Painting: Spain

Spanish Art: 1970s

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The Second Avant-Grade Movement of Twentieth Century: Spanish Art in 1970s
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The Assault on Allegorical Art

In 1956, at least, Spanish saw the overwhelming victory of the non-formalists. Non-formalism is by no mean an exclusively Spanish movement; in fact, Spanish non-formalism is merely the Spanish branch of an international movement. In 1956, the great names concerned with the general problems of art, the specialized critics and those bodies responsible for bestowing prestige, began to discover that there existed in Spain -a country, which might have been expected to remain totally engaged by its commitments to tradition and hence to traditional forms of expression - an art movement, which was up to date with all the latest developments in international avant-garde painting; it was seen to be a movement with a special command of its own and additional strength over and  above that exerted by all classes of expression at the time. The existence of Spanish non-formalism had been discovered.

The movement certainly did possess the special strength attributed to it, but this was not due to the impenetrable metaphysical nature of its pictorial genius. It was simply that it reflected the latest and most deeply rooted position adopted by the art of expression. This position had undoubtedly been chosen because of its great capacity to express the existential drama produced by an unbalanced collective situation.

Just as this continues to be a particularly Spanish problem, its most genuine synthetic testimony was Spanish too, since it also bore the family trait that revealed inheritance of the expressive realism of its predecessors. Thanks to this international discovery, the movement was then recognized at home; and ever since 1956 consideration has always had to be given to it when drawing up any valid account of Spanish painting.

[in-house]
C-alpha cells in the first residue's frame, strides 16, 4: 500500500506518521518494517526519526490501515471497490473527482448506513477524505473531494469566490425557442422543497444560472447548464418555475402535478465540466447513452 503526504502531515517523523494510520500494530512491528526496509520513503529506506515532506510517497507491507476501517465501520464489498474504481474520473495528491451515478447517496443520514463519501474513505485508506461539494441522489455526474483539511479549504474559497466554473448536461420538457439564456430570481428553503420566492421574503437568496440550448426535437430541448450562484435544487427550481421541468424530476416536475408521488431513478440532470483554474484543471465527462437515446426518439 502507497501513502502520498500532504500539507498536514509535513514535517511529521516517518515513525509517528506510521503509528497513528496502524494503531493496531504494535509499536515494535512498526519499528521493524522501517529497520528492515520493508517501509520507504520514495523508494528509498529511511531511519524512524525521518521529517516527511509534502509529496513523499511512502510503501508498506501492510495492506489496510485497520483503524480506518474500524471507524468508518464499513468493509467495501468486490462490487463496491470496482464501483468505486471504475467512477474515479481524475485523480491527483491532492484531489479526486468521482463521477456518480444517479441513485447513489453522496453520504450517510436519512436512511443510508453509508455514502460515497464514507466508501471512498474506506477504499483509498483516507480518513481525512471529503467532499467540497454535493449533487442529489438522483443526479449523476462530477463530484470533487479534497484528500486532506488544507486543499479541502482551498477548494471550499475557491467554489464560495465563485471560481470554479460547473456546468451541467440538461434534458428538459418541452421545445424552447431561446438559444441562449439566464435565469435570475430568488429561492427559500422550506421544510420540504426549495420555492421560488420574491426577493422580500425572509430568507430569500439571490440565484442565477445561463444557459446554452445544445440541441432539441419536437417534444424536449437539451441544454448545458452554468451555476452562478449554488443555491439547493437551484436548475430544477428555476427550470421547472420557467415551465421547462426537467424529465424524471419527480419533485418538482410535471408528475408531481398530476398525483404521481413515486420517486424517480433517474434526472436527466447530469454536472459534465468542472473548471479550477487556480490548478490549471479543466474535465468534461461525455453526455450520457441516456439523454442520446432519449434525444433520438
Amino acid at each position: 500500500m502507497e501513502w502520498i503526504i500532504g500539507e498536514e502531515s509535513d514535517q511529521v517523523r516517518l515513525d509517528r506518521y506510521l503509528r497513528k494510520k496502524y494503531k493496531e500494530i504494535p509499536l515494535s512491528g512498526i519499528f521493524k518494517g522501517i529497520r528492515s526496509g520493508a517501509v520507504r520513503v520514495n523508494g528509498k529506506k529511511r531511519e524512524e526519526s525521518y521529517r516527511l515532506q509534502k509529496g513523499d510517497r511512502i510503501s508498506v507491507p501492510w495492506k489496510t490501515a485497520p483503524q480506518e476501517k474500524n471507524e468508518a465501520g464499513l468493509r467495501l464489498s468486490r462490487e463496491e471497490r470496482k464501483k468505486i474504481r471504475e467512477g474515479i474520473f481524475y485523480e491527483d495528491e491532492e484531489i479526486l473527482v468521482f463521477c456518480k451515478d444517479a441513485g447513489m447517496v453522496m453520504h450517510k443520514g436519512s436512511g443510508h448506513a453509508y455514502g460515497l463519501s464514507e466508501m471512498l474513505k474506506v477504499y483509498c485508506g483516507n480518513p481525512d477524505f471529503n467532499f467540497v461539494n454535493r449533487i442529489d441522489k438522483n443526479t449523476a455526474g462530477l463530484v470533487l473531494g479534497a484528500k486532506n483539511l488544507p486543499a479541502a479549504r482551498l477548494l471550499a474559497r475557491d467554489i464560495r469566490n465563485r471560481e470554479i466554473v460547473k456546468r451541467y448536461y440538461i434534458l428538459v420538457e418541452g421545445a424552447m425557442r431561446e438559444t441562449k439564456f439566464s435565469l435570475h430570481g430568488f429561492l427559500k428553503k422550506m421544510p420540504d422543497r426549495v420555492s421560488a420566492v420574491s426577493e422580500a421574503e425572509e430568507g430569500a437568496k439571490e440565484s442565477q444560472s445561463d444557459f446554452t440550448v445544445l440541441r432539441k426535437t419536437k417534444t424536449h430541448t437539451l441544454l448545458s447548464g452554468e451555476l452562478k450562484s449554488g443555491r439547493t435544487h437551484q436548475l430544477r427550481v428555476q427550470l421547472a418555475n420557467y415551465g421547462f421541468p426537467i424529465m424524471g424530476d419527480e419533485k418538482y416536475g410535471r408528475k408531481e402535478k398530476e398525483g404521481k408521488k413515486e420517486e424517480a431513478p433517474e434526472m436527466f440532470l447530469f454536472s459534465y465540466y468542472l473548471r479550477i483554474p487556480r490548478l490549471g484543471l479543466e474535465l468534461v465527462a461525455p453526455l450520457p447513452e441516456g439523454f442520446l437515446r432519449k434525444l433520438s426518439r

In actual fact, this reality had been barren of expression for many years, although not definitively so. Throughout this long period it had experienced certain very genuine forms of expression, although these were only forms inherited from the past.

This century saw it travel from Solana, via Benjamin Palencia, to Ortega Munoz; but while serving as expression, this type of painting had no intention to be deliberately expressionist and it lacked the will to be avant-garde, because although it accepted the eminent compromise whereby it was bound to its birthplace; it was too little concerned with the time factor to be able to really make history.

The second avant-grade movement of the twentieth century came into being knowing it to be the continuation of the first movement. The fact that it did, nevertheless, found a new sense of art, was due above all to the fact that the leading promoters were far from the immediate Spanish scene and the circumstances closely affecting it. A second reason was that a series of new factors helped make the avant-garde struggle much more complex than it had been during the early years of this century.

The first and second avant-garde movements of this century were fighting for a common cause, when they took up arms against academicism. There was nothing specifically Spanish about academicism; it was common to all Europe and the world. It had existed at least since the foundation of royal academies throughout Europe and it consisted in the replacement of the problematic roots of art by a superficial mask of solutions. The first problem for art is that of reality, but the academicians had removed it by imposing the solution of representative mechanics.